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MOSCOW (Reuters) - Russia published a government decree on Monday ordering the sale of a 19.5 percent stake in state-controlled oil giant Rosneft (ROSN.MM) in time for the proceeds to be received by the end of the year.
The decree, signed by First Deputy Prime Minister Igor Shuvalov, ordered the sale of stake by state energy firm Rosneftegaz to be finalised by Dec. 5, the document showed.
Russia's budget, which is in danger of running up a bigger deficit this year than the 3.7 percent of gross domestic product envisaged, needs about 1 trillion rubles ($15.7 billion) in total from privatization deals in 2016.
So far, the state has raised 382 billion rubles from sales of shares in diamond producer Alrosa and oil company Bashneft (BANE.MM). The rest is expected to come from the stake in Rosneft, which bought a 50.1 percent stake in Bashneft in October.
Economy Minister Alexey Ulyukayev said in a statement that the proceeds from the Rosneft sale were expected to be a minimum of 748.3 billion rubles, and that amount would then be adjusted by a coefficient of 0.95.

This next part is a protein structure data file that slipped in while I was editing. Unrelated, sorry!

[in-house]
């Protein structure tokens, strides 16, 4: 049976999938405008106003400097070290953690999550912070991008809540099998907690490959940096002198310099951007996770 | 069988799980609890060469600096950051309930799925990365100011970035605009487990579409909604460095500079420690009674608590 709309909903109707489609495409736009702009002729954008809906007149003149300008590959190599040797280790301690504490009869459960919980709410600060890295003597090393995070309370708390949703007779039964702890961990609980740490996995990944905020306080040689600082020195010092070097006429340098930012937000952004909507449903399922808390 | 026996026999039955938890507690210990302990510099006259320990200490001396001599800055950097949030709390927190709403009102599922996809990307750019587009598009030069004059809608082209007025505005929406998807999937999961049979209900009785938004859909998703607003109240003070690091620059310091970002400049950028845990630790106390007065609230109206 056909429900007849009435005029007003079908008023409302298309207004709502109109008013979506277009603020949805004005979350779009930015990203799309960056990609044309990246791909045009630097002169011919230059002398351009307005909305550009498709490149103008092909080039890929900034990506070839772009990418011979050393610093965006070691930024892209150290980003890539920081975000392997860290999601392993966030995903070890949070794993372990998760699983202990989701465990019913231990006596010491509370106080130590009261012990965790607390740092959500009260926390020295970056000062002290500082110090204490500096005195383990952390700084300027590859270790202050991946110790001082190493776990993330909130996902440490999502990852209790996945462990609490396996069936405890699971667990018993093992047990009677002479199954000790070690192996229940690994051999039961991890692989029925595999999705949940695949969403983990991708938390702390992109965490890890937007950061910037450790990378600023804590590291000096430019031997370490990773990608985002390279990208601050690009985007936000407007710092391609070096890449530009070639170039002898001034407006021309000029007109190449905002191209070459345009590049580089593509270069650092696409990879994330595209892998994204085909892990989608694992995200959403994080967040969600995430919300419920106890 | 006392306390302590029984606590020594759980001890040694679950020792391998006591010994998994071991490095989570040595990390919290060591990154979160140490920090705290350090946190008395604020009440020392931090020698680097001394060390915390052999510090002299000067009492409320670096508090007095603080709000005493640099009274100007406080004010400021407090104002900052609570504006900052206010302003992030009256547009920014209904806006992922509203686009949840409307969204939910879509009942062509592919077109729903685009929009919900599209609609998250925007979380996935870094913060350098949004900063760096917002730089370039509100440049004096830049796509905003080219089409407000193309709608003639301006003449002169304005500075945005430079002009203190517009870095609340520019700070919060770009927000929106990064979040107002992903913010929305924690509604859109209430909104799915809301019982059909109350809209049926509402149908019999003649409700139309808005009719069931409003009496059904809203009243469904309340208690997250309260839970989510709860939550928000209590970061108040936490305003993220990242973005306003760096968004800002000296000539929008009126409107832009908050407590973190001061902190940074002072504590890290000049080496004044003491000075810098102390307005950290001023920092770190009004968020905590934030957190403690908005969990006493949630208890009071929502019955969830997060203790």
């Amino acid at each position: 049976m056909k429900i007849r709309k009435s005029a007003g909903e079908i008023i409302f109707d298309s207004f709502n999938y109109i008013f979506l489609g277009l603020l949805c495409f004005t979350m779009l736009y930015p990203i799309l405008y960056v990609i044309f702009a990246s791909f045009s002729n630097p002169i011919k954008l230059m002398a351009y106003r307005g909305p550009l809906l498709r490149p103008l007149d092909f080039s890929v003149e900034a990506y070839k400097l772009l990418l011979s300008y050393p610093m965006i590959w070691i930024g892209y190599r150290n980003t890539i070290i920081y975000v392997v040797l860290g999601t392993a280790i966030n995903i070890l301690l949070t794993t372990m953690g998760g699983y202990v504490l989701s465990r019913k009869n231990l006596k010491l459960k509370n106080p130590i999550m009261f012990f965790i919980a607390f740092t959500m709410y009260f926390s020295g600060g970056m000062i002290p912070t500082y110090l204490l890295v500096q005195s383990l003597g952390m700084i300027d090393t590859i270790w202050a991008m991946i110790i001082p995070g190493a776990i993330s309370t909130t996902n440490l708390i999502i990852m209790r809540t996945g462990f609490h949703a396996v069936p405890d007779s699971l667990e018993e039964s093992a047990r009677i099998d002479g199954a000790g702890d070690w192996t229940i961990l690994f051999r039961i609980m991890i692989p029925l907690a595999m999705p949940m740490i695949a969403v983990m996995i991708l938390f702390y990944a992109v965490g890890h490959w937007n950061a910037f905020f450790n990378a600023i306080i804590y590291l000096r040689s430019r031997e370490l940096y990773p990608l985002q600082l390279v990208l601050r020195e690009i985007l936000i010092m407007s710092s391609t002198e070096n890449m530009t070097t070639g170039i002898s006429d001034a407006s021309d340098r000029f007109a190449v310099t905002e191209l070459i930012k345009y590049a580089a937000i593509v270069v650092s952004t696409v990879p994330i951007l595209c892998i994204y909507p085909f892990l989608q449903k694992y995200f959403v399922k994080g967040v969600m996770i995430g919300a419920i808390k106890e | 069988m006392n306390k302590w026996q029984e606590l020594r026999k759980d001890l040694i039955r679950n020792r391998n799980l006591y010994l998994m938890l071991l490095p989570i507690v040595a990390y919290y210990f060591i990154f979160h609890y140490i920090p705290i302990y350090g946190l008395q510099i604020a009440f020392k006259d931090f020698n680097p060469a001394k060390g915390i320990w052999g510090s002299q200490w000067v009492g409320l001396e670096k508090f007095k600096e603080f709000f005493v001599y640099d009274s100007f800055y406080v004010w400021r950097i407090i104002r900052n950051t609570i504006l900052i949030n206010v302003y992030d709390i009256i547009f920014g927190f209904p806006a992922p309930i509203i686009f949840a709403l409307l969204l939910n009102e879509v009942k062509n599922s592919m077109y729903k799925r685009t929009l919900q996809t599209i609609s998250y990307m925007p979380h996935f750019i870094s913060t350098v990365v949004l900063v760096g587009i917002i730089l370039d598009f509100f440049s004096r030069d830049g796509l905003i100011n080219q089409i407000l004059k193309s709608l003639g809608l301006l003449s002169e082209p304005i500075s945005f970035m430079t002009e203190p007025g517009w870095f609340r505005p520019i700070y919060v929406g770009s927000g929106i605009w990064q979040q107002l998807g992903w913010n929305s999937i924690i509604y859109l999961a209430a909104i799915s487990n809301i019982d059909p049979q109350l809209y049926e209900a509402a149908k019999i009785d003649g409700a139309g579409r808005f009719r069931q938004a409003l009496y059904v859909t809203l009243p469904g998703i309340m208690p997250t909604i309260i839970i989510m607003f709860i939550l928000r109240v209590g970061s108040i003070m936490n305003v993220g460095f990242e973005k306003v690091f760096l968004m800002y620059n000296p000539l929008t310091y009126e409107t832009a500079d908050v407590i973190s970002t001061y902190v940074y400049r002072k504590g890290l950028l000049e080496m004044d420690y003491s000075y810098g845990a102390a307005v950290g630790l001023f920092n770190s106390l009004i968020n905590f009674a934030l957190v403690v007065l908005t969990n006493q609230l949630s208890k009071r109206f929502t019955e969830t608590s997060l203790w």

That would translate into a minimum of 711 billion rubles in budget proceeds, according to Reuters calculations.
Under the current plan, Rosneft is due to buy the 19.5 percent stake itself so the proceeds can fund the budget before the end of the year. Rosneft would then resell the shares to investors some time in the first quarter of 2017.
At the moment, Rosneftegaz holds a 69.5 percent stake in Rosneft. Igor Sechin, Rosneft's chief executive, is also expected to be re-elected as chairman of the Rosneftegaz board, according an Interfax source.
Russian officials have said Rosneft has the funds to buy the 19.5 percent stake from Rosneftegaz. Rosneft agreed on Monday to sell a 20 percent stake in its Verkhnechonskneftegaz production unit for $1.1 billion to China's Beijing Gas.
The deal is subject to regulatory approvals.
($1 = 63.7411 rubles)
Reporting by Anastasia Lyrchikova, Oksana Kobzeva and Darya Korsunskaya; writing by Maria Tsvetkova and Katya Golubkova; editing by David Clarke